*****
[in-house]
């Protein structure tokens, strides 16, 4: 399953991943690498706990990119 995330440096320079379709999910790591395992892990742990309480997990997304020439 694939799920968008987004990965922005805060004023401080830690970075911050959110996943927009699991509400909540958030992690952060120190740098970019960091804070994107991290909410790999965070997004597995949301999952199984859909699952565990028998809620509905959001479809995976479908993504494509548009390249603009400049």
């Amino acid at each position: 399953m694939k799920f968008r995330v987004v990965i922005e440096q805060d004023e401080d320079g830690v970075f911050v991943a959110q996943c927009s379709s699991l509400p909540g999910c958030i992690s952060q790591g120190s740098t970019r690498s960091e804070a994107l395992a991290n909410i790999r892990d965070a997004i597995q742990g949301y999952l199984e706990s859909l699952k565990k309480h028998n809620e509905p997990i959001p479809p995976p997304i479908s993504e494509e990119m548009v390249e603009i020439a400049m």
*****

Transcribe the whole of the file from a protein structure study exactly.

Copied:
[in-house]
């Protein structure tokens, strides 16, 4: 399953991943690498706990990119 995330440096320079379709999910790591395992892990742990309480997990997304020439 694939799920968008987004990965922005805060004023401080830690970075911050959110996943927009699991509400909540958030992690952060120190740098970019960091804070994107991290909410790999965070997004597995949301999952199984859909699952565990028998809620509905959001479809995976479908993504494509548009390249603009400049």
């Amino acid at each position: 399953m694939k799920f968008r995330v987004v990965i922005e440096q805060d004023e401080d320079g830690v970075f911050v991943a959110q996943c927009s379709s699991l509400p909540g999910c958030i992690s952060q790591g120190s740098t970019r690498s960091e804070a994107l395992a991290n909410i790999r892990d965070a997004i597995q742990g949301y999952l199984e706990s859909l699952k565990k309480h028998n809620e509905p997990i959001p479809p995976p997304i479908s993504e494509e990119m548009v390249e603009i020439a400049m």